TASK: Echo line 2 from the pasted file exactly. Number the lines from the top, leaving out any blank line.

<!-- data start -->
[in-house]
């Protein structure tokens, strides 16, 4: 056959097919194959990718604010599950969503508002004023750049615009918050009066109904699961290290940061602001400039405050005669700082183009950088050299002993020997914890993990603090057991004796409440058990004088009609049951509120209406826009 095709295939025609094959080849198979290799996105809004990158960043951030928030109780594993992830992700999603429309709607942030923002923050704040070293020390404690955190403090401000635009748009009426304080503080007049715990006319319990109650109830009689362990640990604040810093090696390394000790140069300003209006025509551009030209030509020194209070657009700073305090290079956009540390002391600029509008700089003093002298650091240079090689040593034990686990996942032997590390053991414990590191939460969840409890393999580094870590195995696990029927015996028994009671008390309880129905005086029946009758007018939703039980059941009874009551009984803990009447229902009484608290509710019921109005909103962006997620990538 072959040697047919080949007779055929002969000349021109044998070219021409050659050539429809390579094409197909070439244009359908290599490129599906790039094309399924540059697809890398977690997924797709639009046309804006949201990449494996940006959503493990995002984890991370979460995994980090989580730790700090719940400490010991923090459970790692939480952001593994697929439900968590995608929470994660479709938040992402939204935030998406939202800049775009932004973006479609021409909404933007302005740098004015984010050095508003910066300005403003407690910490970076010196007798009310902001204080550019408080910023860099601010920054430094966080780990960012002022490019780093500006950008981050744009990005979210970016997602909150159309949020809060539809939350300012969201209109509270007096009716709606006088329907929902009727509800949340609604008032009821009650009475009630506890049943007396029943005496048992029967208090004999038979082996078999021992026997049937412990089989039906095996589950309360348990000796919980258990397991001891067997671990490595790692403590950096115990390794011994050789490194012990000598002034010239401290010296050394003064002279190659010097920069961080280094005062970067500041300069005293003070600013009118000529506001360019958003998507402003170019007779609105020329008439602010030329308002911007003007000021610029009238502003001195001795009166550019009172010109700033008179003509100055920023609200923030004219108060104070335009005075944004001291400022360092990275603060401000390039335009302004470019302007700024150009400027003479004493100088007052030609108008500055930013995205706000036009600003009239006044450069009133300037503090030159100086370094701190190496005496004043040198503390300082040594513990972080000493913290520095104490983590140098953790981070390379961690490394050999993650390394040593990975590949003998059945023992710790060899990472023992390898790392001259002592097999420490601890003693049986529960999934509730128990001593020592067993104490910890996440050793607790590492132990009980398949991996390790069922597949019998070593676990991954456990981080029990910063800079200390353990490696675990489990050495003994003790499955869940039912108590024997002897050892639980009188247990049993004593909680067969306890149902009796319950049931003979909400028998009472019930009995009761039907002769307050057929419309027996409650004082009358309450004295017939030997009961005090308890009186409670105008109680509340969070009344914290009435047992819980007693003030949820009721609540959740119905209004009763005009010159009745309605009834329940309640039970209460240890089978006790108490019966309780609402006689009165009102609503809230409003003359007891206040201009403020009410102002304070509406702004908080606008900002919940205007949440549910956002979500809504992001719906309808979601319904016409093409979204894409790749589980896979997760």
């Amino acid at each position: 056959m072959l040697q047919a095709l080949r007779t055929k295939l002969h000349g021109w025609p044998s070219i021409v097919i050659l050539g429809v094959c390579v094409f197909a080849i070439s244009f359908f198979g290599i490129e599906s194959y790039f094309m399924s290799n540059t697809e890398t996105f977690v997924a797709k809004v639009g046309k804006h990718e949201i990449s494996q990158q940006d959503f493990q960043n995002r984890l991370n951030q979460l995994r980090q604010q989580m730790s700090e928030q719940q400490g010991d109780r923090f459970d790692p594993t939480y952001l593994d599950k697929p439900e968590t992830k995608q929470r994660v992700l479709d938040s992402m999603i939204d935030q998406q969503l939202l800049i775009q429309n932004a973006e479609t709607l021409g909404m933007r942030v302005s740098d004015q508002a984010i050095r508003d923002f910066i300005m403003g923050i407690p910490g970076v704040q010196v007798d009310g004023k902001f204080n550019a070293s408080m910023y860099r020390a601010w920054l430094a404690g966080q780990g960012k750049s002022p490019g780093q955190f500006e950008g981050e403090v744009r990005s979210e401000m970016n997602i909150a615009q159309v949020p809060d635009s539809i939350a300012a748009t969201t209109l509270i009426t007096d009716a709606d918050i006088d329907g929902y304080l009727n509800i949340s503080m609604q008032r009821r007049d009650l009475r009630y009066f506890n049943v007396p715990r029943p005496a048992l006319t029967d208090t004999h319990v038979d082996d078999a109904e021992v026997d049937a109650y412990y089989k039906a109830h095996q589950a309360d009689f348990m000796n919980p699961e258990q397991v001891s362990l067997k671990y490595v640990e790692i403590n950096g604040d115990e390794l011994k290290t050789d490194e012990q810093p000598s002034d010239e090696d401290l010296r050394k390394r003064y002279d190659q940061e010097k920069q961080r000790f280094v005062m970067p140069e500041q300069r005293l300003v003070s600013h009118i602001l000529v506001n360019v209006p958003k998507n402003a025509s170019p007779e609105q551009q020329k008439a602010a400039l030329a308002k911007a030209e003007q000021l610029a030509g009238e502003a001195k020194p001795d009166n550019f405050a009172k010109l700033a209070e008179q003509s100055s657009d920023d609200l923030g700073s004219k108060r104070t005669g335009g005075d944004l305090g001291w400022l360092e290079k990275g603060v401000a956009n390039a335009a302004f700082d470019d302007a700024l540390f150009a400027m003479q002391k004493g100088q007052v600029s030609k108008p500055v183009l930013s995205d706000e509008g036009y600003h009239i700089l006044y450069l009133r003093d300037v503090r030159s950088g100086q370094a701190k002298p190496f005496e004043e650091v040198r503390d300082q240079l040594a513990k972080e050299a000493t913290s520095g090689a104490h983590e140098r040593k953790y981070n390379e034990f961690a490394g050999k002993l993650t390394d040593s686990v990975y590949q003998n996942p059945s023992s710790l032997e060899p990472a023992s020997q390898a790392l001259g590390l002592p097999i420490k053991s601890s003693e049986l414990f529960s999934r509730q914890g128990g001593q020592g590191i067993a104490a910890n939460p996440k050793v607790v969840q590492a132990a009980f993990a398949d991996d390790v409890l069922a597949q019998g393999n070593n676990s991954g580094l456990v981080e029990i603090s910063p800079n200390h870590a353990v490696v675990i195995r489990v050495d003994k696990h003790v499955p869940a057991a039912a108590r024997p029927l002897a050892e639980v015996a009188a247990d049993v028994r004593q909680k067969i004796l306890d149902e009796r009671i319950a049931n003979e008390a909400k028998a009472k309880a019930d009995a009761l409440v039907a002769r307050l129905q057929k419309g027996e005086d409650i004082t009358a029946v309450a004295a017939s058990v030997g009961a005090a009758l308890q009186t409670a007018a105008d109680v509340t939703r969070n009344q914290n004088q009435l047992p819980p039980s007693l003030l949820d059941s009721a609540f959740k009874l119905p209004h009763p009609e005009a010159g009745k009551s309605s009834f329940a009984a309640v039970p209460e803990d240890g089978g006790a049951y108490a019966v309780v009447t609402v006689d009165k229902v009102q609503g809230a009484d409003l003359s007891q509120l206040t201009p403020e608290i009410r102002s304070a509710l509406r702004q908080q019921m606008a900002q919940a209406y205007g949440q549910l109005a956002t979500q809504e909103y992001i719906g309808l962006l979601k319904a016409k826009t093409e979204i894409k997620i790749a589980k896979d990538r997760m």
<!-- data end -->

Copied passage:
């Protein structure tokens, strides 16, 4: 056959097919194959990718604010599950969503508002004023750049615009918050009066109904699961290290940061602001400039405050005669700082183009950088050299002993020997914890993990603090057991004796409440058990004088009609049951509120209406826009 095709295939025609094959080849198979290799996105809004990158960043951030928030109780594993992830992700999603429309709607942030923002923050704040070293020390404690955190403090401000635009748009009426304080503080007049715990006319319990109650109830009689362990640990604040810093090696390394000790140069300003209006025509551009030209030509020194209070657009700073305090290079956009540390002391600029509008700089003093002298650091240079090689040593034990686990996942032997590390053991414990590191939460969840409890393999580094870590195995696990029927015996028994009671008390309880129905005086029946009758007018939703039980059941009874009551009984803990009447229902009484608290509710019921109005909103962006997620990538 072959040697047919080949007779055929002969000349021109044998070219021409050659050539429809390579094409197909070439244009359908290599490129599906790039094309399924540059697809890398977690997924797709639009046309804006949201990449494996940006959503493990995002984890991370979460995994980090989580730790700090719940400490010991923090459970790692939480952001593994697929439900968590995608929470994660479709938040992402939204935030998406939202800049775009932004973006479609021409909404933007302005740098004015984010050095508003910066300005403003407690910490970076010196007798009310902001204080550019408080910023860099601010920054430094966080780990960012002022490019780093500006950008981050744009990005979210970016997602909150159309949020809060539809939350300012969201209109509270007096009716709606006088329907929902009727509800949340609604008032009821009650009475009630506890049943007396029943005496048992029967208090004999038979082996078999021992026997049937412990089989039906095996589950309360348990000796919980258990397991001891067997671990490595790692403590950096115990390794011994050789490194012990000598002034010239401290010296050394003064002279190659010097920069961080280094005062970067500041300069005293003070600013009118000529506001360019958003998507402003170019007779609105020329008439602010030329308002911007003007000021610029009238502003001195001795009166550019009172010109700033008179003509100055920023609200923030004219108060104070335009005075944004001291400022360092990275603060401000390039335009302004470019302007700024150009400027003479004493100088007052030609108008500055930013995205706000036009600003009239006044450069009133300037503090030159100086370094701190190496005496004043040198503390300082040594513990972080000493913290520095104490983590140098953790981070390379961690490394050999993650390394040593990975590949003998059945023992710790060899990472023992390898790392001259002592097999420490601890003693049986529960999934509730128990001593020592067993104490910890996440050793607790590492132990009980398949991996390790069922597949019998070593676990991954456990981080029990910063800079200390353990490696675990489990050495003994003790499955869940039912108590024997002897050892639980009188247990049993004593909680067969306890149902009796319950049931003979909400028998009472019930009995009761039907002769307050057929419309027996409650004082009358309450004295017939030997009961005090308890009186409670105008109680509340969070009344914290009435047992819980007693003030949820009721609540959740119905209004009763005009010159009745309605009834329940309640039970209460240890089978006790108490019966309780609402006689009165009102609503809230409003003359007891206040201009403020009410102002304070509406702004908080606008900002919940205007949440549910956002979500809504992001719906309808979601319904016409093409979204894409790749589980896979997760």